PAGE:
I feel ashamed of what I’ve written. My shame is not in relation to what I shared about my actual life. Rather, I hear mocking internally in regards to what I wish my life involved. In part, this connects to a specific experience of bullying in which a college roommate made fun of me for writing her a letter the summer before we moved in and stating that I liked spending time outdoors hiking. Apparently she and all her friends sat around and laughed at the naïve, uncool country girl.

Even now, I don’t always succeed in hiding the excitable parts of who I am, the ones that seem very distant during this depression. I dissociate and appear nonchalant when someone mocks my joyfulness as an adult, but it cuts to the quick and shuts into locked corner even further the young, eager and happy parts of self. And, hard as it is for me to admit, I mock myself with the same or even greater intensity. I feel rage when I think of the jaded-teenager aspects we each hold in us that want to eye-roll and smirk our way past anyone’s genuine joy and enthusiasm and I feel compassion when I consider how we became jaded.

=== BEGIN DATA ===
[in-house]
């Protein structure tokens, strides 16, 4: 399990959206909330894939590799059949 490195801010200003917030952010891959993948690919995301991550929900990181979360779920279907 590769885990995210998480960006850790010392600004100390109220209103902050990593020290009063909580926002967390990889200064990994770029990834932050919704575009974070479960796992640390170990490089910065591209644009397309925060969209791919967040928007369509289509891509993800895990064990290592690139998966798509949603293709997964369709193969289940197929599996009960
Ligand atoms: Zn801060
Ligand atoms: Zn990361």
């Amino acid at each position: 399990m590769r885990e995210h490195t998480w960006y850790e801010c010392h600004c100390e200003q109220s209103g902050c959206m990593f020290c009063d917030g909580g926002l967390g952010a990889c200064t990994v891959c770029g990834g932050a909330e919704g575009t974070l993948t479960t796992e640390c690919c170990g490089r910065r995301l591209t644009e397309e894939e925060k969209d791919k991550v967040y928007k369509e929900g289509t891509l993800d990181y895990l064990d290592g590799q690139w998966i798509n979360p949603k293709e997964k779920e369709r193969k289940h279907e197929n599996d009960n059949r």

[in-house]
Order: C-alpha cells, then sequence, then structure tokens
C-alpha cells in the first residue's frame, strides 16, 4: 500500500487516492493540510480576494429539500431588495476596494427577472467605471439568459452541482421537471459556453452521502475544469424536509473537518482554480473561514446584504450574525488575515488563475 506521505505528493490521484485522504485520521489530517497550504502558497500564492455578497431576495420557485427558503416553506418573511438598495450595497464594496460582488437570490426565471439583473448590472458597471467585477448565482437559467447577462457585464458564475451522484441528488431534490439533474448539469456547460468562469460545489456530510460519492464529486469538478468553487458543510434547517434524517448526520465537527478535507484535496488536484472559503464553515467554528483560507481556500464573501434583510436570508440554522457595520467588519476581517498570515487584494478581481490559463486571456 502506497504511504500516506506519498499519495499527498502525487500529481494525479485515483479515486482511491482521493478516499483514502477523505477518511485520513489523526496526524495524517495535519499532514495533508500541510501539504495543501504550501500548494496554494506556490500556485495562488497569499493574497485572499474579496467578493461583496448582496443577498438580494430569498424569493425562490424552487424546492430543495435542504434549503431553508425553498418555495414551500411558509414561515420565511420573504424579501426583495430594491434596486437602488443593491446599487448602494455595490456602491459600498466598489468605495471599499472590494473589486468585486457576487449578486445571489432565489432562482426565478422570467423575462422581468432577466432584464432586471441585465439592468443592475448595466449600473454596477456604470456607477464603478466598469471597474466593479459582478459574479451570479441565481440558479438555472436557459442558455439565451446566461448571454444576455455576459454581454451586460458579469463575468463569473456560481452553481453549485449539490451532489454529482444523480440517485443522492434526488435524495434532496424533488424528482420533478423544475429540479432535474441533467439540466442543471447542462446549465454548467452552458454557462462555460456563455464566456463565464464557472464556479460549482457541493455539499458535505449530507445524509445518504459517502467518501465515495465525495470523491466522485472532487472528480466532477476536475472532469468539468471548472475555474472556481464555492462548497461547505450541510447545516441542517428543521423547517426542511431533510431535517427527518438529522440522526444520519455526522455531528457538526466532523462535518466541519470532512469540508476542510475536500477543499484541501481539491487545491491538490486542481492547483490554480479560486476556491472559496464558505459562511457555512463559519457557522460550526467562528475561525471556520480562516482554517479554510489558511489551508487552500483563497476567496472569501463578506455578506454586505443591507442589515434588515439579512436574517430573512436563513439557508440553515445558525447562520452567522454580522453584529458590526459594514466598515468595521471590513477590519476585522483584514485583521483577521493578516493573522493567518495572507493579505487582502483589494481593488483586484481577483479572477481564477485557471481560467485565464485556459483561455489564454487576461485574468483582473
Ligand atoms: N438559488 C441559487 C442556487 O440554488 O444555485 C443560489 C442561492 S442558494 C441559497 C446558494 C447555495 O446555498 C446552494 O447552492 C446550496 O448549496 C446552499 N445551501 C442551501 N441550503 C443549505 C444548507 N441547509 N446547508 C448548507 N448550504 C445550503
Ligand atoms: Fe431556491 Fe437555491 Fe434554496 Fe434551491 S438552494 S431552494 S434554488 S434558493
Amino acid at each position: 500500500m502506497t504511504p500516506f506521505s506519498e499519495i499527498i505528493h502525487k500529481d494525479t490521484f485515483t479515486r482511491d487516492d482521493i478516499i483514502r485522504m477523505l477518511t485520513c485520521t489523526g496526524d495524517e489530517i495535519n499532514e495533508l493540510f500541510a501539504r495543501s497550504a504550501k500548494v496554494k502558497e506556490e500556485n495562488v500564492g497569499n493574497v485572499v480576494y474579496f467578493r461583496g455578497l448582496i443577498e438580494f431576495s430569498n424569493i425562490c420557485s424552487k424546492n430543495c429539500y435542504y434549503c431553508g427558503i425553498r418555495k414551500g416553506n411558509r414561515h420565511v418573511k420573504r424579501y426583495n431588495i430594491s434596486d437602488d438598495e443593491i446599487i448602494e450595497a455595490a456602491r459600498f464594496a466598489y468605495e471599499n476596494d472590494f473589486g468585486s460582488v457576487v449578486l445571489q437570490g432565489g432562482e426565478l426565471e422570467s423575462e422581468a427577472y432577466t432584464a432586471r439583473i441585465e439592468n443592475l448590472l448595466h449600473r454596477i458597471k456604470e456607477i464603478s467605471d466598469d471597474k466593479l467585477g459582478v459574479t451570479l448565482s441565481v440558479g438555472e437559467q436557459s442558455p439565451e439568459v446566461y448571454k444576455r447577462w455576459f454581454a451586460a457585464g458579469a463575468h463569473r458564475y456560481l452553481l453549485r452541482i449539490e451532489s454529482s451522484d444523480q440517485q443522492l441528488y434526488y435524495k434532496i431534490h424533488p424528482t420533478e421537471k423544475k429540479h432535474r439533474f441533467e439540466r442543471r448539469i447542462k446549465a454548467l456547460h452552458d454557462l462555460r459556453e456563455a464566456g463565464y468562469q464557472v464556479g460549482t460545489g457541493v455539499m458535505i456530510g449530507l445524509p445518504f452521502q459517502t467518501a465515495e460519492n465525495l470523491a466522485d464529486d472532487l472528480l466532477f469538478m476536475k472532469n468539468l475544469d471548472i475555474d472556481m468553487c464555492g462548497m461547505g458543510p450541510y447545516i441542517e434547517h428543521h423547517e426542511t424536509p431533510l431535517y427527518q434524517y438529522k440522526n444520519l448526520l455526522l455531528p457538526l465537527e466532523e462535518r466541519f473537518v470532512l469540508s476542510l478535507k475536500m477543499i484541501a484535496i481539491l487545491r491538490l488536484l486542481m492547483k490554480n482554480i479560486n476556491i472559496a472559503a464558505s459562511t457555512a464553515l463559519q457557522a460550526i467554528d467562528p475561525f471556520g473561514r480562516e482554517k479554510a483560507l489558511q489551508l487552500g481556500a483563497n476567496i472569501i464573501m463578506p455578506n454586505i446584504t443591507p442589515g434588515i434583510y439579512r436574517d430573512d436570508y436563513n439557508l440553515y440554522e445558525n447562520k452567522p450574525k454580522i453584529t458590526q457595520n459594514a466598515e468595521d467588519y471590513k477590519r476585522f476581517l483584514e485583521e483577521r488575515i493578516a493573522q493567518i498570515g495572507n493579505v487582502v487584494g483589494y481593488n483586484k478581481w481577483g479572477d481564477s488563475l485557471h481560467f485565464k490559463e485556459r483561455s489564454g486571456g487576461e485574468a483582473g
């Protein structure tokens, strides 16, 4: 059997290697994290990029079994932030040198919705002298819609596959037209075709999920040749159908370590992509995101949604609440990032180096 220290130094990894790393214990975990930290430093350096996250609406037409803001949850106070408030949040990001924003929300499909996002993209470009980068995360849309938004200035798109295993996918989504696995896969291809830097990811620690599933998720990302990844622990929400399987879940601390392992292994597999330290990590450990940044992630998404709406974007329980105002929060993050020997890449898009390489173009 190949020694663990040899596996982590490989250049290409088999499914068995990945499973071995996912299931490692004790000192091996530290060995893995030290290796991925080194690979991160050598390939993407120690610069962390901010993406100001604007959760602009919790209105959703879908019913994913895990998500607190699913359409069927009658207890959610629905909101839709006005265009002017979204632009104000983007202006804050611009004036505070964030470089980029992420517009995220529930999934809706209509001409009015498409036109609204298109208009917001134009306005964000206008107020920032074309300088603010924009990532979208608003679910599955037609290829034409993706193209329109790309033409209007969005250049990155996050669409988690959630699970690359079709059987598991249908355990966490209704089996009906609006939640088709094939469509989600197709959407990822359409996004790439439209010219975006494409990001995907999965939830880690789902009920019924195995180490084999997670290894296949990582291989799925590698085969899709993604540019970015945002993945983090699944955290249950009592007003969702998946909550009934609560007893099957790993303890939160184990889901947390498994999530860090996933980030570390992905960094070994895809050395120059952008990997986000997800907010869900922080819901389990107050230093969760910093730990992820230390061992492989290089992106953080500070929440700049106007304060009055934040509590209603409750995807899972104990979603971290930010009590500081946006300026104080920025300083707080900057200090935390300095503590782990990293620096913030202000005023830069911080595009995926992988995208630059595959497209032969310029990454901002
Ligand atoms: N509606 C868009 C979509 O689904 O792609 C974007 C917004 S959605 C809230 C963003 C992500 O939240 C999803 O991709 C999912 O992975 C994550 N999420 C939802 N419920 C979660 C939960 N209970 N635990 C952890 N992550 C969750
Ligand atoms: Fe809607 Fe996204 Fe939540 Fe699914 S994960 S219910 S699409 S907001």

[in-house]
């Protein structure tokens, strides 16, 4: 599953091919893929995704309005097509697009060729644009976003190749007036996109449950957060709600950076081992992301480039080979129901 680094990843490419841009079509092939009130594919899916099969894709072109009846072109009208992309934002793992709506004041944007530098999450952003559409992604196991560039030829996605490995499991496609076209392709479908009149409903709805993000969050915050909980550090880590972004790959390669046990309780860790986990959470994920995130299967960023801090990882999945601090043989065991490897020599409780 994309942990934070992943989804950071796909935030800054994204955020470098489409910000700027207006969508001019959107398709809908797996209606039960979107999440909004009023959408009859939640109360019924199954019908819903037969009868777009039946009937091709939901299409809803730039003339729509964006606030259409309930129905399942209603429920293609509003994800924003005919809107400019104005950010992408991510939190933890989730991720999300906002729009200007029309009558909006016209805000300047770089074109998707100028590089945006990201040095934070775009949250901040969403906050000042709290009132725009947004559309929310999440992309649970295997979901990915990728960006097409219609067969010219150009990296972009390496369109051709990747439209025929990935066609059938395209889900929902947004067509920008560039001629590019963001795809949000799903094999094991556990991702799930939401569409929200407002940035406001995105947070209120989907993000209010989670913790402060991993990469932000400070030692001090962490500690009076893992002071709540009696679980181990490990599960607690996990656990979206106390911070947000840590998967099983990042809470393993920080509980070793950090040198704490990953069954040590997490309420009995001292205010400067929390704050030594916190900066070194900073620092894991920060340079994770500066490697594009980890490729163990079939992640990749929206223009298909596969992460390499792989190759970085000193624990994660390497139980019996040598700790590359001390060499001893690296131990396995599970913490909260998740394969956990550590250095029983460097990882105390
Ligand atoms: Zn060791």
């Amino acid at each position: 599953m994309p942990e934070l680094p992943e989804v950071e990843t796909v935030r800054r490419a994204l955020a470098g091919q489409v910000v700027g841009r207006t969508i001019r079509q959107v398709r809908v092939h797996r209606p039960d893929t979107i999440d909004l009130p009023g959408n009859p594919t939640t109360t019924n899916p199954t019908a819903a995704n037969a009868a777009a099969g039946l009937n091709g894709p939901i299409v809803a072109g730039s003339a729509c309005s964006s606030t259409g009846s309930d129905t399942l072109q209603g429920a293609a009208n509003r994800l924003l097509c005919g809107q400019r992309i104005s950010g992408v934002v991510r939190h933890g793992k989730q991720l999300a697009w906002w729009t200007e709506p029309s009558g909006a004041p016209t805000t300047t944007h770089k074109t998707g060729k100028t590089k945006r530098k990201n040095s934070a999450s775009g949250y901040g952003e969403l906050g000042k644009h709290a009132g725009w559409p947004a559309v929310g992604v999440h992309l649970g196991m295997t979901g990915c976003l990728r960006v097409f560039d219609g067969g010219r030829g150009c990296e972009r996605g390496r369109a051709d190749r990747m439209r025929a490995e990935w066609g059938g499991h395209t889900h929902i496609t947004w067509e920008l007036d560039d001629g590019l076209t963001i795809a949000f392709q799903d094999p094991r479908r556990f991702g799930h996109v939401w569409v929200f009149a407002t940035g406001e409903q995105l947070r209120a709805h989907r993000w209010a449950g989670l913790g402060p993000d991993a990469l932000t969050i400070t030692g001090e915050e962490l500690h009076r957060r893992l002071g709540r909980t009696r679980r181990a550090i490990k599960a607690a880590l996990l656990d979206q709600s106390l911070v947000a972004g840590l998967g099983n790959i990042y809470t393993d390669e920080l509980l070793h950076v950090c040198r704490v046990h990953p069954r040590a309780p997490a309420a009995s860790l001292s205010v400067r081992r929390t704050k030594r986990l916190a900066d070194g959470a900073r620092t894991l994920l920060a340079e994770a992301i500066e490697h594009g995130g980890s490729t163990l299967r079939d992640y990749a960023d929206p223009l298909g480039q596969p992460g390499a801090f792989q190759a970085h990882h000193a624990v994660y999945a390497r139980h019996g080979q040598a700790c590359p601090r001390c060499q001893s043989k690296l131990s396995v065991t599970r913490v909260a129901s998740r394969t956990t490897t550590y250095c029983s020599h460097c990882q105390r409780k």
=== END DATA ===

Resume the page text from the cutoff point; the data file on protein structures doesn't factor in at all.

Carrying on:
I am very curious to hear about your ideal versus your actual life, but not in a way that limits our perspective to a consideration of the distance between them. Rather, what is it like in your being, if you are able, to dream of your ideal? What holds you back if you can’t go there mentally? What are your experiences of having your ideals or dreams ridiculed, and how do you hold space for the energetic and excitable parts of you who want to rush toward that for which you long?

Embodied Heart

That Time of Year

It has become more and more difficult for me to engage through writing these last few months. What I’m finally coming to accept is that I’ve slipped into a depressive state, which I will be processing in today’s #EmbodiedHeart post. I struggle with my mood primarily from a biological standpoint of hormonal fluctuations (PMDD) and seasonal variations. They are combining right now in an unholy synergy that is leaving me feeling quite down. The main symptoms with which I’m struggling:

Withdrawal

I am feeling less inclined to want to pursue social engagements and am finding myself opting out at the last minute. All the unpleasant parts of interaction seem heightened and the positives muted. I am also feeling very disengaged spiritually, which is highly frustrating because I just finished my Priestess training (I think this is a coincidence of time not a cause).

Anhedonia (Lack of Interest and Enjoyment)